There’s a common thread among fans of all baseball teams — and really this would generally apply to fans of any sports team, I’d think — in which we all cling onto some sort of intangible potential for a player for years and years. At some point, whether it be as a prospect or for a stretch in the majors, or both, said player displayed potential to be an impact player, and they just couldn’t recapture that. Think Jackie Bradley Jr. or Andrew Benintendi or Nathan Eovaldi, among many, many other examples over the years with the Red Sox. It’s a frustrating experience as a fan to have that hope and continue to look for it, only to be disappointed again and again and again. Over the weekend, when the Red Sox traded Brandon Workman and Heath Hembree to the Phillies, they got the Phillies version of this phenomenon in Nick Pivetta.
If you were to ask any Phillies fan about this feeling and players with whom they’ve experienced it, chances are it would not take all that long to get to Pivetta. The righty, now 27 (he turns 28 next February), has been a major topic of conversation among Phillies fans for a few years now, at least if we go by the surprisingly large number I follow on the Twitter machine. Whether it’s been sincere hope that he’ll make good on that potential or just starting to give up on the potential or making fun of the people who still believe in the potential, Pivetta has been a major topic of conversation in that city, and it all goes back to 2018.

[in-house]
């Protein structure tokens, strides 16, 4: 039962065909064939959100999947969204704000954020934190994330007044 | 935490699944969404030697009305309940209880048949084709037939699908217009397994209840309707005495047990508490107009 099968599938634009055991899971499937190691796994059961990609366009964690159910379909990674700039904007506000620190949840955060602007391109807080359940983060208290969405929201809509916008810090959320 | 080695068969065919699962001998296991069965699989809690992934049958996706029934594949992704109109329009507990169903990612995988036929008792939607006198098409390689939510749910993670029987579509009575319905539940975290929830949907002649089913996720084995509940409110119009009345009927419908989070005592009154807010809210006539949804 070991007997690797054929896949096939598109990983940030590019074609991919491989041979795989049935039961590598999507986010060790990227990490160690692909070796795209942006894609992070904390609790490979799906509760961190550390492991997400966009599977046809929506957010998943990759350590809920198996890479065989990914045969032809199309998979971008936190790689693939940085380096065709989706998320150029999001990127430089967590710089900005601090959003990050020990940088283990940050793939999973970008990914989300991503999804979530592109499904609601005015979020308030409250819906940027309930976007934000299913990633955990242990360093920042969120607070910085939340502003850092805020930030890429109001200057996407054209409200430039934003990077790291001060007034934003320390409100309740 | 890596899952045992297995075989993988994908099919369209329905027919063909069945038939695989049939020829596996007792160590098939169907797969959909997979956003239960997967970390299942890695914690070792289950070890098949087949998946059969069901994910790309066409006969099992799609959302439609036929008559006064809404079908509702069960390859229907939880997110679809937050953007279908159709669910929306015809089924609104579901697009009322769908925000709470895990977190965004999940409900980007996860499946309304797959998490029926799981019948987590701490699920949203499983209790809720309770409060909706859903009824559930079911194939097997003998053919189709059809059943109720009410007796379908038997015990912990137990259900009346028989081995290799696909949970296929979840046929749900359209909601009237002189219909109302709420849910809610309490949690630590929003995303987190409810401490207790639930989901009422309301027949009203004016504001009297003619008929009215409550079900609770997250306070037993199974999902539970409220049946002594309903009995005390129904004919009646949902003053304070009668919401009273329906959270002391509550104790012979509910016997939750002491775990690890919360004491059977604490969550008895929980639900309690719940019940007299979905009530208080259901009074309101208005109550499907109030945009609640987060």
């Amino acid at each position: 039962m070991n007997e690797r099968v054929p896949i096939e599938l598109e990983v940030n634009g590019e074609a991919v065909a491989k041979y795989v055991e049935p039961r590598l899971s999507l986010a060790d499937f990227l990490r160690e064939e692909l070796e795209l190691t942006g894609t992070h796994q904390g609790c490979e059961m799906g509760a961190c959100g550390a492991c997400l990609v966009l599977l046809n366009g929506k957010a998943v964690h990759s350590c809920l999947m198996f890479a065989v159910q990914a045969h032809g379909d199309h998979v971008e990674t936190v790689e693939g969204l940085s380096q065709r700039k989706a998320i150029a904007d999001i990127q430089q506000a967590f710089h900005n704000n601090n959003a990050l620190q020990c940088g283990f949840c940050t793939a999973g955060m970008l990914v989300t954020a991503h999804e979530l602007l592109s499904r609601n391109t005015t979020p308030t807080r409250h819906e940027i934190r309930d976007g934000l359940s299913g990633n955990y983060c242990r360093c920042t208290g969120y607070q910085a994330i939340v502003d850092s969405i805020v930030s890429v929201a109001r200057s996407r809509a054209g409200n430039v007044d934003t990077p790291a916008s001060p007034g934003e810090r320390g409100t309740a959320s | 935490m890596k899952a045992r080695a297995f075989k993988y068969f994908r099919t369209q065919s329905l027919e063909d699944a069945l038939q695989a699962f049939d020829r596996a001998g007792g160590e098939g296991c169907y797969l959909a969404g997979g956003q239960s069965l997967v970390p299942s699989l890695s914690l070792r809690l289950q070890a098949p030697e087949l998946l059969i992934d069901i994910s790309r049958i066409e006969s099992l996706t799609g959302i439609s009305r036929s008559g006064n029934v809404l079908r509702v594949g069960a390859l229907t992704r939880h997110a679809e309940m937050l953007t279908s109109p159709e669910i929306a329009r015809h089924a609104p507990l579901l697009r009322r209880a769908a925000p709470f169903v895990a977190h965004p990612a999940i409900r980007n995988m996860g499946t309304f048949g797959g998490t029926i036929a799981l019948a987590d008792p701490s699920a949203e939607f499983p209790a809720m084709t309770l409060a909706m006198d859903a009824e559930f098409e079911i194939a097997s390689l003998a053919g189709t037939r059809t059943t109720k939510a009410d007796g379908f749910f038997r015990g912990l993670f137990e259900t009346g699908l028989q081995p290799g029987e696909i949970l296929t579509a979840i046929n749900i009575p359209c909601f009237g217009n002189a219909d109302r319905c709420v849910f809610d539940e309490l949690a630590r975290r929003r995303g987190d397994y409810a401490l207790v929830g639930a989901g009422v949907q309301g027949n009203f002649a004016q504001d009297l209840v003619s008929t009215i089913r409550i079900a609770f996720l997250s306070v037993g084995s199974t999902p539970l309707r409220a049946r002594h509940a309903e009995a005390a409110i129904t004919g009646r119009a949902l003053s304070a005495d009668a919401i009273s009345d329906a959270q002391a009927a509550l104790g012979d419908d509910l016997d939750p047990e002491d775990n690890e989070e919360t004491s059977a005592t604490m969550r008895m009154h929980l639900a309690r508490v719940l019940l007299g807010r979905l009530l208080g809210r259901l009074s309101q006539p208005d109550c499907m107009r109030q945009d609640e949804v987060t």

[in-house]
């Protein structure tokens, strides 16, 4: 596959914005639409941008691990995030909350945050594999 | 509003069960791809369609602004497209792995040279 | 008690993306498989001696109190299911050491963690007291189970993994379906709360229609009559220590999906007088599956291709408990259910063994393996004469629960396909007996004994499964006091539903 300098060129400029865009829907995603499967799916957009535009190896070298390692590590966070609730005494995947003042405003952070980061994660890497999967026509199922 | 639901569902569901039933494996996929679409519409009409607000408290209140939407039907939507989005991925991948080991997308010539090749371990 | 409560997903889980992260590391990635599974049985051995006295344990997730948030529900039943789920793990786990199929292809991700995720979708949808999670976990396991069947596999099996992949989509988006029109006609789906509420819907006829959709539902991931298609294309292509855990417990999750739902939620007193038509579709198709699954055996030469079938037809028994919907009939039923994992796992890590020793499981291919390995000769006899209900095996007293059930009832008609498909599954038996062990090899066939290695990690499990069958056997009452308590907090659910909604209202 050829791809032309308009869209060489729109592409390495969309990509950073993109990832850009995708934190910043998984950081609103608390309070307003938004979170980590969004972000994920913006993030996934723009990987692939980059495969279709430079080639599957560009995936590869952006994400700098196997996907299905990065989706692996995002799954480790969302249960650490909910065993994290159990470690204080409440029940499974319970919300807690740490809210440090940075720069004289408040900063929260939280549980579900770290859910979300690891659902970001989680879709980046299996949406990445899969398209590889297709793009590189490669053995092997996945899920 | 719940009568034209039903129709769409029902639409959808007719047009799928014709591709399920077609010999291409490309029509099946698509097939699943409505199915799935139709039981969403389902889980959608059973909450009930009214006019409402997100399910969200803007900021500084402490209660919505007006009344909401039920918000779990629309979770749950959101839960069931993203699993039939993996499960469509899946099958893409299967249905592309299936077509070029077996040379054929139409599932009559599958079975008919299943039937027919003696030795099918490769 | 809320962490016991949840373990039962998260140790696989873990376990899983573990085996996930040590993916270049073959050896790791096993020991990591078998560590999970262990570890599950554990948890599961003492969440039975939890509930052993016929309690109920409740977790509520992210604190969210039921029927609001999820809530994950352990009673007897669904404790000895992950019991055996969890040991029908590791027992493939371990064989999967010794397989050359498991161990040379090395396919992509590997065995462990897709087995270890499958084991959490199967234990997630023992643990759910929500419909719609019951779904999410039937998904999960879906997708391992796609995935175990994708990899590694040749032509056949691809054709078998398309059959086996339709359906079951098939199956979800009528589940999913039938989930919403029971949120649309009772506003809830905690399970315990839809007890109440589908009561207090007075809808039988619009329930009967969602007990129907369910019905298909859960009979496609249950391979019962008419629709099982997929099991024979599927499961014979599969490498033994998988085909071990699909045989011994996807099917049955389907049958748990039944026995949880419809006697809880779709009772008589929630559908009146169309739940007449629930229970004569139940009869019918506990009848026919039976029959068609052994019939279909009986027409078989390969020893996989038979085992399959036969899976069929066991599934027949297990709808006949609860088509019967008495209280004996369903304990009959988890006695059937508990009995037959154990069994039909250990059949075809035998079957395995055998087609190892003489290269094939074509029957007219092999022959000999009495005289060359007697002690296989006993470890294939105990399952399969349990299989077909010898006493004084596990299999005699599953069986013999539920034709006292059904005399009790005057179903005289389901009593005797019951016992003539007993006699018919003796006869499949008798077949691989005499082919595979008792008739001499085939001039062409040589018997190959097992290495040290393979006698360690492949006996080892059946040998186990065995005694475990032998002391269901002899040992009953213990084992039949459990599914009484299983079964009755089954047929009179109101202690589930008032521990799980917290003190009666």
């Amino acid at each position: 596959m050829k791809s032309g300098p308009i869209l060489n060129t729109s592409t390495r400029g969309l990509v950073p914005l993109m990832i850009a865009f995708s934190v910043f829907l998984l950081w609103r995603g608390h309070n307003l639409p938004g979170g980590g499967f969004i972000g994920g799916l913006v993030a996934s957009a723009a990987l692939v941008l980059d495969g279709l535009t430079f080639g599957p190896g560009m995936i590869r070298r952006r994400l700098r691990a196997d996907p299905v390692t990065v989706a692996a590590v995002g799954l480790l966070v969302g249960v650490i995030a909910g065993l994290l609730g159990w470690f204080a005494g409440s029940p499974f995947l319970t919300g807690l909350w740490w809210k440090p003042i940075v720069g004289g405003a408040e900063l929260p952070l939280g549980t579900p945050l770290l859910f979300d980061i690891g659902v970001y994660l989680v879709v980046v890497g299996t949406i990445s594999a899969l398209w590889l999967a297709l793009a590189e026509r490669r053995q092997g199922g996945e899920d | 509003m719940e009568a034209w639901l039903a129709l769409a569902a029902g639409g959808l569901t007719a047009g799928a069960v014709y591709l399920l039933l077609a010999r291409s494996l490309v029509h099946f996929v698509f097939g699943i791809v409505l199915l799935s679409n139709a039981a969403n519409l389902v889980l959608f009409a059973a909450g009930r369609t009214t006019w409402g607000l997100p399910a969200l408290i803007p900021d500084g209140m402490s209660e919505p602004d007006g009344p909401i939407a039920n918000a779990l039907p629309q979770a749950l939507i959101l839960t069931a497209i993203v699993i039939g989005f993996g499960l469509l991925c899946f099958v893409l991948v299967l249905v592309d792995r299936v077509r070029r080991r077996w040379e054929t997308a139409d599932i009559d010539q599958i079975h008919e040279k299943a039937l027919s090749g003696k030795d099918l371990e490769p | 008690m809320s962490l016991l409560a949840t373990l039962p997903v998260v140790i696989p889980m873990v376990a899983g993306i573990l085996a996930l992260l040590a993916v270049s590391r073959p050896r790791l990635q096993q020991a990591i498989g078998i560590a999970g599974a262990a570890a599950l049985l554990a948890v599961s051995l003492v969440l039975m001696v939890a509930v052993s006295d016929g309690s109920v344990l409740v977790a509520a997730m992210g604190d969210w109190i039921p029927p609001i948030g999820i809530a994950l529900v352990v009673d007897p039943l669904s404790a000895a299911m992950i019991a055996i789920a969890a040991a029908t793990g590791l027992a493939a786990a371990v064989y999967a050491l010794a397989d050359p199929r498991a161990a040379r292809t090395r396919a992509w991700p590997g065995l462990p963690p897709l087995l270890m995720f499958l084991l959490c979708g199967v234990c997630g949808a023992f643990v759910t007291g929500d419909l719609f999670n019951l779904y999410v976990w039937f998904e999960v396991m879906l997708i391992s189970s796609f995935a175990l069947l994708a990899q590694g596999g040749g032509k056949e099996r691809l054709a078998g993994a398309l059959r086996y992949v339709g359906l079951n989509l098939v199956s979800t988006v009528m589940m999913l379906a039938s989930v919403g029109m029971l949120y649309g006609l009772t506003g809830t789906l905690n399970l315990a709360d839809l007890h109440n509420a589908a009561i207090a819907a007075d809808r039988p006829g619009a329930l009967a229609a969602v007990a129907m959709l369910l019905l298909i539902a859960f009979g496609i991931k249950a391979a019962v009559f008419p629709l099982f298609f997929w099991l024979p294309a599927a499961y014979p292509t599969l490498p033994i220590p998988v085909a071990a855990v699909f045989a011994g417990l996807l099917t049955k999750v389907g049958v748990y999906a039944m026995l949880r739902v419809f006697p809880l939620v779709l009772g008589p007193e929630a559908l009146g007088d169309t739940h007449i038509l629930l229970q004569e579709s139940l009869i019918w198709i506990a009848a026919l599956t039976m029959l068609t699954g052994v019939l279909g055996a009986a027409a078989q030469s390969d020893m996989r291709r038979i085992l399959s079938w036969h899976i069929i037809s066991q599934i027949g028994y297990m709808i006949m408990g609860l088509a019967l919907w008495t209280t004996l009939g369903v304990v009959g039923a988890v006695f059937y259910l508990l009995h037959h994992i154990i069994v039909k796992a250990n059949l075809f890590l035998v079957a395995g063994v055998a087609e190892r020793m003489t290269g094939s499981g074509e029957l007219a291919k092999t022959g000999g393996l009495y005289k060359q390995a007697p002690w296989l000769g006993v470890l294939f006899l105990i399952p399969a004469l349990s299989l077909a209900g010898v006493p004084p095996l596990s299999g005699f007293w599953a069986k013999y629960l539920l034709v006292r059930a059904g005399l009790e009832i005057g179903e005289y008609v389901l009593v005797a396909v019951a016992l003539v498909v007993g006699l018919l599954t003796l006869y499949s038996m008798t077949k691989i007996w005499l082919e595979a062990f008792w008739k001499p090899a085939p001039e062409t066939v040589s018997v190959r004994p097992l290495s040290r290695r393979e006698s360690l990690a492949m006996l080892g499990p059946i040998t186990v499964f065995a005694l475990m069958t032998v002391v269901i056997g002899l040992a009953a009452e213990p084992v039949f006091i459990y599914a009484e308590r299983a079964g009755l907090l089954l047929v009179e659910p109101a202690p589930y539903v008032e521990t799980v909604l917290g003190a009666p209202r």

It’s not as if Pivetta came up as some sort of top prospect in all of baseball. He was a former fourth round pick who ended up in the Phillies organization in 2015 when they traded Jonathan Papelbon to the Nationals. He pitched well in the minors, but then struggled pretty mightily in 2017 as a rookie. Then, 2018 came. In that season, Pivetta’s ERA wasn’t really anything to write home about, coming in at 4.77, which was 18 percent worse than the league-average pitcher by ERA-. However, he struck out over 27 percent of batters, walked under eight percent and kept his homers in check to help get him to a 3.80 FIP (91 FIP-; nine percent better than league-average) and a 3.40 DRA (76 DRA-).
Those numbers made fans, particularly those who leaned towards more stat-oriented analysis, excited for a potential breakout in 2019. If you play fantasy, you certainly heard his name mentioned again and again in February and March of that year among sleepers to target in the later rounds. Except, well, he didn’t repeat himself. His strikeout rate fell by six percentage points and his walk rate rose by two percentage points. His ERA-, FIP- and DRA- rose by four, 30, and 28 points, respectively. Instead of building off those strong peripherals and potential, he took a step back, got removed from the rotation and demoted to Triple-A for a bit. This year, he’s only thrown 5 2⁄3 innings in the majors, all as a reliever, and he’s been even worse.
So, that is why a lot of Phillies fans are now beyond hope for Pivetta and onto the acceptance stage. Except, now he’s in Boston, and Red Sox fans need some excitement about the new players. I already talked about the prospect Connor Seabold, but today I want to try and figure out what changed from 2018 to 2019, however hopeless a return to that form may be.